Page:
Archive for March, 1998

Sunday Week 4 of Lent Year C(A)

This is our prayer today: Let us see. Let us not be blind. Dear God remove our blindness! It’s the prayer we will pray for our catechumens on their journey out of darkness to the light of Easter. But it had better be our prayer today too. For we are blind. We are blind because we can see and because seeing is such second nature to us that we think see clearly and without effort. Seeing is so easy to us that we forget we have eyes that have to work at vision and we forget that every vision is a work of imagination. William Blake condemned his contemporaries for “seeing not with, but through the eye.” As if our sight were a window out onto the world rather than a portrait painted with nuance and interpretation. We forget the brush strokes. We forget the sign.
At the beginning of today’s story blindness is a metaphor for sin but by the story’s end blindness has become innocence. To not see at all would save us. The only sin is to see but not see the sign—not see the significance of what we see. We do not see the works of God. It is not our habit. We do not see into the causes of things but content ourselves with glamour.
Glamour is an interesting word. Today we celebrate it. It is the heart of Oscar night. But once the word meant a magic spell, a spell cast to hide one thing and show another—a deception, an illusion, a false identity.
This is what we pray to see through today. To see with new eyes what we have done and what God would have us do.
I woke this morning with the blind man. I was going to ask him what it was like to see but before I could get the words out he asked me a question: what is it like to be blind? I ignored him and poured my coffee. But about half way through my bran flakes he spoke again. “What do you see?” he asked me as I read the newspaper. So I gave in and tried to see the world his way. What would he see in the paper, with his fresh vision and innocent ignorance? Not words certainly—all that would be beyond him. What would he make of the pictures? So we looked together.
“Who are all these people?” he asked. They’re models mainly. People payed to look beautiful. He could see their beauty but wanted to know why they were so thin. So thin, so young, and so … moody. “Well, I suppose we like them that way.” “But they don’t look like anyone I’ve met—do you know anyone like that?” “Well not really.” “So where are the pictures of all the real people—like the ones at Church?” “Well you see we don’t put them in the ads because the ads are supposed to make us want to buy things and ordinary people don’t sell.” “They don’t sell?” “No, the idea is that we want to look like the pretty young things or at least we want some of their glamour to rub off on us.” “Does it work?” “Well no … but we still like it.” “You like what? Longing to be someone you can’t be? Yearning to have what you will never have? What?” “I don’t know.”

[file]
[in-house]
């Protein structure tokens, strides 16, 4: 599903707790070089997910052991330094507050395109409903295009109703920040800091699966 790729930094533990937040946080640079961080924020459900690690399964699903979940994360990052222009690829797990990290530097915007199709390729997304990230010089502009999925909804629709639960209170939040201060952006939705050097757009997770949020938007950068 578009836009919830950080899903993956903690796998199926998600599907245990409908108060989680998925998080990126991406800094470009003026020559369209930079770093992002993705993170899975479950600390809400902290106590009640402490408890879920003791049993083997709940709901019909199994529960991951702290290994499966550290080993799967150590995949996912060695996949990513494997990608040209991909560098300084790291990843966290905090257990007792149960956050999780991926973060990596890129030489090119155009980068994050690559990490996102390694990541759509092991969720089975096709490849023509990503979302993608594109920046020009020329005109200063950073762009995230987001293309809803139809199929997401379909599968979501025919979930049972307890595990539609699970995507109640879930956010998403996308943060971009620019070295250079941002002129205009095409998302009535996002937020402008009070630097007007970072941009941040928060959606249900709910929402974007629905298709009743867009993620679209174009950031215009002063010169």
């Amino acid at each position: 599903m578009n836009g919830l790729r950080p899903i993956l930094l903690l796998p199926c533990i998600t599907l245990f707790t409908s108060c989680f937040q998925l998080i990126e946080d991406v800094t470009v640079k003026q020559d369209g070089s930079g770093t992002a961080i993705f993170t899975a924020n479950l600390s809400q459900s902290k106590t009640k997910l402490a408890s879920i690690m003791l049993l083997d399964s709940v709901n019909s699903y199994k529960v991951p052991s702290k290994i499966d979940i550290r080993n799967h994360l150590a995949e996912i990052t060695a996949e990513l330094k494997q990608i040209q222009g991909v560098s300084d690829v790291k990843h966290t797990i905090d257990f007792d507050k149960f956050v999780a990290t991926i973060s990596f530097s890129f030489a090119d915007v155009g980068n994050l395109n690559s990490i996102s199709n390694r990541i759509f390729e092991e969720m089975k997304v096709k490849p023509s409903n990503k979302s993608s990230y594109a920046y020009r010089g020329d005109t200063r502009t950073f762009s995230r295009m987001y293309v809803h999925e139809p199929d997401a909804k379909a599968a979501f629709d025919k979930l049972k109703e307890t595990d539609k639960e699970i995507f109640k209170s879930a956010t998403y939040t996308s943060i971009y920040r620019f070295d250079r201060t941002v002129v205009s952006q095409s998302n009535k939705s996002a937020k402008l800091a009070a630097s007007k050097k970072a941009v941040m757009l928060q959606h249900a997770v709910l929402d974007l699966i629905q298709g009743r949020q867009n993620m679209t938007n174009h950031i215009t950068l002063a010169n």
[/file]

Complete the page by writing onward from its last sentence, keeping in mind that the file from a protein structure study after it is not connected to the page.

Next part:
An Embarrassed Silence. Which I eventually broke. “Look here’s some ordinary people. It’s not all ads you know. This is a newspaper.” Faces of the hungry and old. People being arrested and the ones arresting them. Angry mouths of accusation. Smooth smiles of politicians. Quiet eyes of defeat. Guns and stones and batons. Skies and art and growing things. My blind friend was silent: watching, recognising. Until I turned the page to a large photo of children playing, dancing in a ring of held hands on bare earth against a backdrop of smoking chimneys. “What’s this?” he asked, “is it ugly or beautiful? I can’t tell.” Neither could I. It was both and neither. I read the print. “It’s a picture from a town in Mexico—Juarez—that’s a US factory making copper.” “Who are the children?” “They’re just children—the story says they are playing in a place with unsafe levels of heavy metals like copper … they’re playing on poisoned ground.” “Why? And why is a US factory in Mexico?” “Well it says it’s cheaper to smelt copper there than here because you can pay people less and you don’t have to worry about the pollution you make and that it gives jobs to the local people—mainly women—so everyone benefits.” “You mean except the children with the copper poisoning.” “Well…”